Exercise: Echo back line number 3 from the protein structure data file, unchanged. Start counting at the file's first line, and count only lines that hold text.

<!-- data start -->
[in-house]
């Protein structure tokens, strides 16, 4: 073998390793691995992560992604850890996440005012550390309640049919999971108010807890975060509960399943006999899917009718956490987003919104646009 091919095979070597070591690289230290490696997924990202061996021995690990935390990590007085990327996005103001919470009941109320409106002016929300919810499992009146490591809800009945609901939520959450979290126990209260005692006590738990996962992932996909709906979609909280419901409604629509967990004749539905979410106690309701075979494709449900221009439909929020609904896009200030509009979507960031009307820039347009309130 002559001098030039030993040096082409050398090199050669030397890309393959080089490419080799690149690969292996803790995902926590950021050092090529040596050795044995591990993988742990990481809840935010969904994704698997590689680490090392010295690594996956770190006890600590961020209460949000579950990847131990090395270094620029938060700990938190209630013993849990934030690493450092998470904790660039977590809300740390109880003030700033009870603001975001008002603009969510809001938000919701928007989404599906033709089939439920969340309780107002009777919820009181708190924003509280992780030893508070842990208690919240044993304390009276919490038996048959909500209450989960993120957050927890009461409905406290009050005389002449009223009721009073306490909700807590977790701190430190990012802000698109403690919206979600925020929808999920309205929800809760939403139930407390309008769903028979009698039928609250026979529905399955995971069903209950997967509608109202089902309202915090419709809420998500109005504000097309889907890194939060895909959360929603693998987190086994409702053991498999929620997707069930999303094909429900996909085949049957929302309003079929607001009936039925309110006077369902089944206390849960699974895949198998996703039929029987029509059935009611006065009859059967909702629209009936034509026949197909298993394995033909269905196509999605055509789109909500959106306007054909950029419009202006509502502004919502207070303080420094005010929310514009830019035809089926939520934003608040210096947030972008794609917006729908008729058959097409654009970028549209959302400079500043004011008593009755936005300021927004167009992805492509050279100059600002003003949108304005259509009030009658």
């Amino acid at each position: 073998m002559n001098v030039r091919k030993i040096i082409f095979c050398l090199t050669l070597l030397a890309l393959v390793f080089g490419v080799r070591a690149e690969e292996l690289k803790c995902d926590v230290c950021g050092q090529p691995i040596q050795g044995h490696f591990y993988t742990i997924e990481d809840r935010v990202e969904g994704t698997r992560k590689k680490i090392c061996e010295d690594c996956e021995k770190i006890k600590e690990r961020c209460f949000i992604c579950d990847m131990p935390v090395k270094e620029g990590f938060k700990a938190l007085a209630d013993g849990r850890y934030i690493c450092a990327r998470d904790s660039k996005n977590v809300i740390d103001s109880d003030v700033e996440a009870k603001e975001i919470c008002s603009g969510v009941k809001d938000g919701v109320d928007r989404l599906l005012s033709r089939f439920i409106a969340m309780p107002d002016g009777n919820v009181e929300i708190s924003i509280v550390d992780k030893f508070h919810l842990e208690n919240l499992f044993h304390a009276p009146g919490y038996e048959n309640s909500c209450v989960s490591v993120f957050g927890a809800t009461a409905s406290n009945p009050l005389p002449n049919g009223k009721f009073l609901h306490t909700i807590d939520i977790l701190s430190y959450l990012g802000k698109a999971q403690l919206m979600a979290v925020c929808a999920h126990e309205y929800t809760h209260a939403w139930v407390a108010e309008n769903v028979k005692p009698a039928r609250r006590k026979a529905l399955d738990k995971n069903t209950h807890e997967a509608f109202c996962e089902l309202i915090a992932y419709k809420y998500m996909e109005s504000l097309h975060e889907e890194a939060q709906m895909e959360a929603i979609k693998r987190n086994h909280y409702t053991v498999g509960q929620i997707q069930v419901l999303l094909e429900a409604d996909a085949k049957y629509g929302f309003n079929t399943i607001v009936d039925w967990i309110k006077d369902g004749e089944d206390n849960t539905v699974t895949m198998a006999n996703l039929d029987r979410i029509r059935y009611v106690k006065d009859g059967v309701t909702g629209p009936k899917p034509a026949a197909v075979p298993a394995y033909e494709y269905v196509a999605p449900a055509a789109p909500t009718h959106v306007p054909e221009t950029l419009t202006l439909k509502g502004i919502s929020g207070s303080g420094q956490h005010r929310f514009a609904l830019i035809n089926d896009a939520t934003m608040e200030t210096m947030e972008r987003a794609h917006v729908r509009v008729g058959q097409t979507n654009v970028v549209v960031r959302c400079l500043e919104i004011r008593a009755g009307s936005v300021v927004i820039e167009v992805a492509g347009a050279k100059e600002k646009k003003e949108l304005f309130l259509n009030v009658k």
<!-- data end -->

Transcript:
């Amino acid at each position: 073998m002559n001098v030039r091919k030993i040096i082409f095979c050398l090199t050669l070597l030397a890309l393959v390793f080089g490419v080799r070591a690149e690969e292996l690289k803790c995902d926590v230290c950021g050092q090529p691995i040596q050795g044995h490696f591990y993988t742990i997924e990481d809840r935010v990202e969904g994704t698997r992560k590689k680490i090392c061996e010295d690594c996956e021995k770190i006890k600590e690990r961020c209460f949000i992604c579950d990847m131990p935390v090395k270094e620029g990590f938060k700990a938190l007085a209630d013993g849990r850890y934030i690493c450092a990327r998470d904790s660039k996005n977590v809300i740390d103001s109880d003030v700033e996440a009870k603001e975001i919470c008002s603009g969510v009941k809001d938000g919701v109320d928007r989404l599906l005012s033709r089939f439920i409106a969340m309780p107002d002016g009777n919820v009181e929300i708190s924003i509280v550390d992780k030893f508070h919810l842990e208690n919240l499992f044993h304390a009276p009146g919490y038996e048959n309640s909500c209450v989960s490591v993120f957050g927890a809800t009461a409905s406290n009945p009050l005389p002449n049919g009223k009721f009073l609901h306490t909700i807590d939520i977790l701190s430190y959450l990012g802000k698109a999971q403690l919206m979600a979290v925020c929808a999920h126990e309205y929800t809760h209260a939403w139930v407390a108010e309008n769903v028979k005692p009698a039928r609250r006590k026979a529905l399955d738990k995971n069903t209950h807890e997967a509608f109202c996962e089902l309202i915090a992932y419709k809420y998500m996909e109005s504000l097309h975060e889907e890194a939060q709906m895909e959360a929603i979609k693998r987190n086994h909280y409702t053991v498999g509960q929620i997707q069930v419901l999303l094909e429900a409604d996909a085949k049957y629509g929302f309003n079929t399943i607001v009936d039925w967990i309110k006077d369902g004749e089944d206390n849960t539905v699974t895949m198998a006999n996703l039929d029987r979410i029509r059935y009611v106690k006065d009859g059967v309701t909702g629209p009936k899917p034509a026949a197909v075979p298993a394995y033909e494709y269905v196509a999605p449900a055509a789109p909500t009718h959106v306007p054909e221009t950029l419009t202006l439909k509502g502004i919502s929020g207070s303080g420094q956490h005010r929310f514009a609904l830019i035809n089926d896009a939520t934003m608040e200030t210096m947030e972008r987003a794609h917006v729908r509009v008729g058959q097409t979507n654009v970028v549209v960031r959302c400079l500043e919104i004011r008593a009755g009307s936005v300021v927004i820039e167009v992805a492509g347009a050279k100059e600002k646009k003003e949108l304005f309130l259509n009030v009658k």